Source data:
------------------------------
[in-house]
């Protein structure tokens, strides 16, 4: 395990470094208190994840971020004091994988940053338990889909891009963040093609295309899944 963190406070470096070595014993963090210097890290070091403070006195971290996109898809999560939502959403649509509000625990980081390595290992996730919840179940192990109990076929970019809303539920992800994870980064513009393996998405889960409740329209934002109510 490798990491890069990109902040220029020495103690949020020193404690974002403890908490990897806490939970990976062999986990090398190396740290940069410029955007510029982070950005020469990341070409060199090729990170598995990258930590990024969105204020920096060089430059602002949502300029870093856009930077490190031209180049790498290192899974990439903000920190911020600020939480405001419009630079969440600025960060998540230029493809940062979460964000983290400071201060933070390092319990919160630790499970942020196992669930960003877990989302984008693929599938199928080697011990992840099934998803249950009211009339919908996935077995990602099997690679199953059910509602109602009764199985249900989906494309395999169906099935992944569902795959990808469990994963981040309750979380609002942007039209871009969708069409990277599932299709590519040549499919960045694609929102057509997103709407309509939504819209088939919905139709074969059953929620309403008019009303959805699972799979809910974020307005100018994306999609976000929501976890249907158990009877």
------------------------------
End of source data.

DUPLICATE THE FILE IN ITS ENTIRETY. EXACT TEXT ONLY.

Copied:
[in-house]
């Protein structure tokens, strides 16, 4: 395990470094208190994840971020004091994988940053338990889909891009963040093609295309899944 963190406070470096070595014993963090210097890290070091403070006195971290996109898809999560939502959403649509509000625990980081390595290992996730919840179940192990109990076929970019809303539920992800994870980064513009393996998405889960409740329209934002109510 490798990491890069990109902040220029020495103690949020020193404690974002403890908490990897806490939970990976062999986990090398190396740290940069410029955007510029982070950005020469990341070409060199090729990170598995990258930590990024969105204020920096060089430059602002949502300029870093856009930077490190031209180049790498290192899974990439903000920190911020600020939480405001419009630079969440600025960060998540230029493809940062979460964000983290400071201060933070390092319990919160630790499970942020196992669930960003877990989302984008693929599938199928080697011990992840099934998803249950009211009339919908996935077995990602099997690679199953059910509602109602009764199985249900989906494309395999169906099935992944569902795959990808469990994963981040309750979380609002942007039209871009969708069409990277599932299709590519040549499919960045694609929102057509997103709407309509939504819209088939919905139709074969059953929620309403008019009303959805699972799979809910974020307005100018994306999609976000929501976890249907158990009877």